Radiothereapy prostate bed?

Radiothereapy prostate bed?

Hi folks,just a quick update?had a CT scan last week?and got a date for my external Radiothereapy to start on the 24 April this month?only test I've had was CT scan? No blood test or nothing?is this the normal procedure for Radiothereapy?as my current psa reading is 0.13 considered low?and any tips on which foods to avoid while having Radiothereapy and foods to eat ect?any input would be greatful folks??

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  • I don't know if any blood tests are required.

    I assume that the reason your PSA is so low is that you had a radical prostatectomy. However it's high enough that your doctor has decided that you still have some cancer and hopes to finish it off with radiation. Both of his judgments (that you still have cancer, and that radiation might cure it) sound right to me. I'm guessing that the purpose of the CT scan was to see if he could actually spot any little tumor to aim the x-rays at, or to spot any anomalies in your bone structure that might affect his targeting strategy. I don't know of any blood tests that would help with any of that or alter his treatment planning.

    As for the foods, that's a good question. There is reason to avoid anti-oxidants, like vitamin C and vitamin D. Here's a simple, but I think accurate article written for breast cancer patients but I think it applies to prostate cancer too:

    breastcancer.org/treatment/...

    The best chances of success with salvage radiation occur when the PSA is very low. That's when it's most likely that the cancer left in your body is still small and still in the area where the prostate used to be, possibly in a bit of tissue right next to where the prostate was, or in a bit of prostate tissue that was missed by the surgeon. So I think your doctor is doing the right thing in hitting it as soon as he was sure that you really do have some cancer left. Having a PSA > 0.1 makes that very likely.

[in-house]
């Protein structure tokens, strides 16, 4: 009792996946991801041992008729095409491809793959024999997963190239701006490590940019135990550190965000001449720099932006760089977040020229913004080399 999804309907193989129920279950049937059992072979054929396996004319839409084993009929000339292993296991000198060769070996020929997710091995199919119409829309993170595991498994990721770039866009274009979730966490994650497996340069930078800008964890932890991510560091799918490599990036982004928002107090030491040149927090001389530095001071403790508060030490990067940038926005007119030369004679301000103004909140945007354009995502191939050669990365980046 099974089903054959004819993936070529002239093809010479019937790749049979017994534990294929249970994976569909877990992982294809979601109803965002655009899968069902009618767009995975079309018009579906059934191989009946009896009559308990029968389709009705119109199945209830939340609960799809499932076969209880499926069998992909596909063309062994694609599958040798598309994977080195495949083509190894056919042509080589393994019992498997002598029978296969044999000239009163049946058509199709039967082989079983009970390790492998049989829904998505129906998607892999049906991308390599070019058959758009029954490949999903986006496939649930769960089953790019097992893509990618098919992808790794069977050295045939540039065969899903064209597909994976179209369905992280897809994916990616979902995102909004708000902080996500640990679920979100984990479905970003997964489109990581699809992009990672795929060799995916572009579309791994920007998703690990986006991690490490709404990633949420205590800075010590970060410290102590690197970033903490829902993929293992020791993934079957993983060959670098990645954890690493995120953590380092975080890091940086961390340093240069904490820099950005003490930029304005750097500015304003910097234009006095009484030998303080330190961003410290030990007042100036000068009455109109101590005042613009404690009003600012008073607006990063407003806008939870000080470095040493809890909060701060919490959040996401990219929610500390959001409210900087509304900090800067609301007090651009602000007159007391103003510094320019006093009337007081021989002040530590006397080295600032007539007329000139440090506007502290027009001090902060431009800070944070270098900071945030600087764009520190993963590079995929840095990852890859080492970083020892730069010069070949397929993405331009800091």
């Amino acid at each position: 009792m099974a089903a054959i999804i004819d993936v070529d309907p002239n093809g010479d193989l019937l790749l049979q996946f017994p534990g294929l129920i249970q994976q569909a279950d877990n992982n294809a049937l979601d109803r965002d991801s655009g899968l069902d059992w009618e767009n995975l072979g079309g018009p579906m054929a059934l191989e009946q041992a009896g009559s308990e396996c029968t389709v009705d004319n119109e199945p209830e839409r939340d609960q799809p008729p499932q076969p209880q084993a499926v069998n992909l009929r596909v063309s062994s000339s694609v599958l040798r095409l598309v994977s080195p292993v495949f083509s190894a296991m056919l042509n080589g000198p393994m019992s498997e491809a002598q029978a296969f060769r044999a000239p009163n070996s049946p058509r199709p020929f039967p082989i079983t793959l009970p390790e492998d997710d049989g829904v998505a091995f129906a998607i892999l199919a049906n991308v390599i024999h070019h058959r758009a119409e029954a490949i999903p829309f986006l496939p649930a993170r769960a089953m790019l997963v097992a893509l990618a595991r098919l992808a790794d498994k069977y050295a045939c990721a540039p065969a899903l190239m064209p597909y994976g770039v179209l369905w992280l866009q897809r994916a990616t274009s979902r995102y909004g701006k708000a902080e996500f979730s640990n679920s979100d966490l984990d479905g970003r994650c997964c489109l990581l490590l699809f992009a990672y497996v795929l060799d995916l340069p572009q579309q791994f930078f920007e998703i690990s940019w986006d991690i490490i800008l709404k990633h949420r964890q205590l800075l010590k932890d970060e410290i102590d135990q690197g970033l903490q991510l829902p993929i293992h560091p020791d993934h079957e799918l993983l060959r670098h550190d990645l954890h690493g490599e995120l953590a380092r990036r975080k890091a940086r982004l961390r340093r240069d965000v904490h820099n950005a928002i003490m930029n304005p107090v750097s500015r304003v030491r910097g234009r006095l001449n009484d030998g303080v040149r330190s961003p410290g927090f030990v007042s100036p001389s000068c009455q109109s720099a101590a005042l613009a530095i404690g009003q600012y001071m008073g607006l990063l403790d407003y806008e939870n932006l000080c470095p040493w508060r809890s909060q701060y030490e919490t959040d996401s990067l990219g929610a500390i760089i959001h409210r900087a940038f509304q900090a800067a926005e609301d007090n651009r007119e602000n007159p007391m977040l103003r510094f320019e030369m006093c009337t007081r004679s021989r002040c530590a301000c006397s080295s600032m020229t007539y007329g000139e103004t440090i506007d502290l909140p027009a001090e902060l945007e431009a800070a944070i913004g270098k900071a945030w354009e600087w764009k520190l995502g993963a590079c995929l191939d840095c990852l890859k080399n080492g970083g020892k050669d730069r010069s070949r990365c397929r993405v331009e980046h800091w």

Best of luck with your radiation. I've had it myself and its painless and easy to take, though there may be some side effects - most of which should be very temporary.

    Alan

  • Thanks for you input Alan mate👍Yes my PSA still under 0.1 but not far from there Dow?I hoping this radiation therapy nocks the shit out of this cancer mate?I suppose aim being anxiously mate?now one likes to hear cancer in any Form Alan😦But I suggested to my Onc at Barts London to start me on Hormone therapy to mate?she agreed only for 6 months period?just out of interest where did you have your treatment mate?reqards Nuray

  • I live in the U.S. I was working as a computer programmer at the U.S. National Cancer Institute in Bethesda, Maryland, just outside Washington DC when I was diagnosed. I went to my boss, who was an oncologist, and she sent me to the Radiation Oncology Department at the NCI Cinical Center. Those folks recruited me for a clinical trial, and that's how I got my radiation.

    Alan

  • Ok Alan,did you find that radiation to the prostate bed helped you and your current PSa is stabile?or did you have your prostate removed?and had salvage Radiothereapy?what was the Gleason befor surgery and any positive margins spread?? Nuray

  • I had no surgery, just radiation + Lupron. There's a fuller account in my profile here:

    healthunlocked.com/user/ala...

    My PSA moved up and down for a while after radiation but, eventually settled down to a very low value. The last PSA test was pretty much the same as all the rest for about 7 years. It was 0.07.

    Alan

  • I had exactly what you are facing. The doctor should give you a diet sheet. The key is eat nothing that will cause gas. Basically, it is fish, chicken, turkey, and rice. I ate eggs also. I was all so allowed canned green beans. I also had to drink about 50 to 60 oz of water starting 1.5 hours prior to the treatment. They want the bladder full prior to the treatment. Also, you will take pills to clean you out each morning.